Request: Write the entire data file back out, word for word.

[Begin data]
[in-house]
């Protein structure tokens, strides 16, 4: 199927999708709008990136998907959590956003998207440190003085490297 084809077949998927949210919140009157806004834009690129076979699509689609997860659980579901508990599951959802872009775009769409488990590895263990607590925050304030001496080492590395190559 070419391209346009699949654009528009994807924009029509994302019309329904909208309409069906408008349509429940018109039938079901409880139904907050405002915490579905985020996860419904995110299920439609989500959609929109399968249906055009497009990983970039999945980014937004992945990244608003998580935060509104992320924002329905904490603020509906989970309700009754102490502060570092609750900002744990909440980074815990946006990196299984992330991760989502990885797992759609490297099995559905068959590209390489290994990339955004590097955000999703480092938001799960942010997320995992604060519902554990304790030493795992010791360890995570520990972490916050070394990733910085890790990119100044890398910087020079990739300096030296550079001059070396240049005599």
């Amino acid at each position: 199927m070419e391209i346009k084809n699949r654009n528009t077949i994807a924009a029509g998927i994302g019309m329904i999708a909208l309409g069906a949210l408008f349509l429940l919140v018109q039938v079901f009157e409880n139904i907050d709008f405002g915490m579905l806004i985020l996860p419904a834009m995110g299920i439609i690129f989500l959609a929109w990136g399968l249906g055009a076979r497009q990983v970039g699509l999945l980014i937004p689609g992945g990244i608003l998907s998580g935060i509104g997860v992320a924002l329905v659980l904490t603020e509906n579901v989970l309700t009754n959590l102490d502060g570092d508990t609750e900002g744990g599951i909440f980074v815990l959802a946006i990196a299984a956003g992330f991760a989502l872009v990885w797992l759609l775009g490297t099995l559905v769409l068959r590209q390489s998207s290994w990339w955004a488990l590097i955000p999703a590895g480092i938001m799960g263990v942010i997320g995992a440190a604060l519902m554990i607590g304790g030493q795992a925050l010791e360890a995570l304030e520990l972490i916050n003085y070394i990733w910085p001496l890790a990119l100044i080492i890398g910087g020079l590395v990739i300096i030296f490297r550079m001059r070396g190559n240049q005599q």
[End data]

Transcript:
[in-house]
């Protein structure tokens, strides 16, 4: 199927999708709008990136998907959590956003998207440190003085490297 084809077949998927949210919140009157806004834009690129076979699509689609997860659980579901508990599951959802872009775009769409488990590895263990607590925050304030001496080492590395190559 070419391209346009699949654009528009994807924009029509994302019309329904909208309409069906408008349509429940018109039938079901409880139904907050405002915490579905985020996860419904995110299920439609989500959609929109399968249906055009497009990983970039999945980014937004992945990244608003998580935060509104992320924002329905904490603020509906989970309700009754102490502060570092609750900002744990909440980074815990946006990196299984992330991760989502990885797992759609490297099995559905068959590209390489290994990339955004590097955000999703480092938001799960942010997320995992604060519902554990304790030493795992010791360890995570520990972490916050070394990733910085890790990119100044890398910087020079990739300096030296550079001059070396240049005599």
């Amino acid at each position: 199927m070419e391209i346009k084809n699949r654009n528009t077949i994807a924009a029509g998927i994302g019309m329904i999708a909208l309409g069906a949210l408008f349509l429940l919140v018109q039938v079901f009157e409880n139904i907050d709008f405002g915490m579905l806004i985020l996860p419904a834009m995110g299920i439609i690129f989500l959609a929109w990136g399968l249906g055009a076979r497009q990983v970039g699509l999945l980014i937004p689609g992945g990244i608003l998907s998580g935060i509104g997860v992320a924002l329905v659980l904490t603020e509906n579901v989970l309700t009754n959590l102490d502060g570092d508990t609750e900002g744990g599951i909440f980074v815990l959802a946006i990196a299984a956003g992330f991760a989502l872009v990885w797992l759609l775009g490297t099995l559905v769409l068959r590209q390489s998207s290994w990339w955004a488990l590097i955000p999703a590895g480092i938001m799960g263990v942010i997320g995992a440190a604060l519902m554990i607590g304790g030493q795992a925050l010791e360890a995570l304030e520990l972490i916050n003085y070394i990733w910085p001496l890790a990119l100044i080492i890398g910087g020079l590395v990739i300096i030296f490297r550079m001059r070396g190559n240049q005599q």